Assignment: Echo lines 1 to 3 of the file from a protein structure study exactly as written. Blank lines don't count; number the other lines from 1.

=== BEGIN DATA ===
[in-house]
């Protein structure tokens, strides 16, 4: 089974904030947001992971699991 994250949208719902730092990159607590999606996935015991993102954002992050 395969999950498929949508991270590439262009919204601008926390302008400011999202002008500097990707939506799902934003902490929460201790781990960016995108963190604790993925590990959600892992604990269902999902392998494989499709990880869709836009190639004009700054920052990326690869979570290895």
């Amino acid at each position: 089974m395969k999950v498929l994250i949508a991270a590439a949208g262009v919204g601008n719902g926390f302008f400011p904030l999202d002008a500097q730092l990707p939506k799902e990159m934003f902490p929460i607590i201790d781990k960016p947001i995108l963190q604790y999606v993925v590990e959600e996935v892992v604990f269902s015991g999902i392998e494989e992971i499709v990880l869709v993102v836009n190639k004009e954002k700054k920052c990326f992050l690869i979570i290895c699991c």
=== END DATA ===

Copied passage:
[in-house]
């Protein structure tokens, strides 16, 4: 089974904030947001992971699991 994250949208719902730092990159607590999606996935015991993102954002992050 395969999950498929949508991270590439262009919204601008926390302008400011999202002008500097990707939506799902934003902490929460201790781990960016995108963190604790993925590990959600892992604990269902999902392998494989499709990880869709836009190639004009700054920052990326690869979570290895």
């Amino acid at each position: 089974m395969k999950v498929l994250i949508a991270a590439a949208g262009v919204g601008n719902g926390f302008f400011p904030l999202d002008a500097q730092l990707p939506k799902e990159m934003f902490p929460i607590i201790d781990k960016p947001i995108l963190q604790y999606v993925v590990e959600e996935v892992v604990f269902s015991g999902i392998e494989e992971i499709v990880l869709v993102v836009n190639k004009e954002k700054k920052c990326f992050l690869i979570i290895c699991c």